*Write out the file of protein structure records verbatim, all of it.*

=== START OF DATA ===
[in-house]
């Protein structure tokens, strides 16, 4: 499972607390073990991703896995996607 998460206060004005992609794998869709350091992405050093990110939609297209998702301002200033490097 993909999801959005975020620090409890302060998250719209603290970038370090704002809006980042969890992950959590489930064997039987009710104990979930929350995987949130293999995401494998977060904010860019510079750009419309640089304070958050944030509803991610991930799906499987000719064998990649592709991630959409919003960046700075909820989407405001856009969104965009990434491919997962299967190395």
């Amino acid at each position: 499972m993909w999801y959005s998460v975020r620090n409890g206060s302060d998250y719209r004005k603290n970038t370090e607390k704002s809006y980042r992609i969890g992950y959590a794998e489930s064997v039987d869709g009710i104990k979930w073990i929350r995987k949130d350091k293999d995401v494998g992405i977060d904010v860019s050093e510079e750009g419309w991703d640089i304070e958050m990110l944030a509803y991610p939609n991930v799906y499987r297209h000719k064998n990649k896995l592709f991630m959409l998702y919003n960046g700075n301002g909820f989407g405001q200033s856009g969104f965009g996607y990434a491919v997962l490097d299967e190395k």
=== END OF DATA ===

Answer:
[in-house]
């Protein structure tokens, strides 16, 4: 499972607390073990991703896995996607 998460206060004005992609794998869709350091992405050093990110939609297209998702301002200033490097 993909999801959005975020620090409890302060998250719209603290970038370090704002809006980042969890992950959590489930064997039987009710104990979930929350995987949130293999995401494998977060904010860019510079750009419309640089304070958050944030509803991610991930799906499987000719064998990649592709991630959409919003960046700075909820989407405001856009969104965009990434491919997962299967190395």
């Amino acid at each position: 499972m993909w999801y959005s998460v975020r620090n409890g206060s302060d998250y719209r004005k603290n970038t370090e607390k704002s809006y980042r992609i969890g992950y959590a794998e489930s064997v039987d869709g009710i104990k979930w073990i929350r995987k949130d350091k293999d995401v494998g992405i977060d904010v860019s050093e510079e750009g419309w991703d640089i304070e958050m990110l944030a509803y991610p939609n991930v799906y499987r297209h000719k064998n990649k896995l592709f991630m959409l998702y919003n960046g700075n301002g909820f989407g405001q200033s856009g969104f965009g996607y990434a491919v997962l490097d299967e190395k």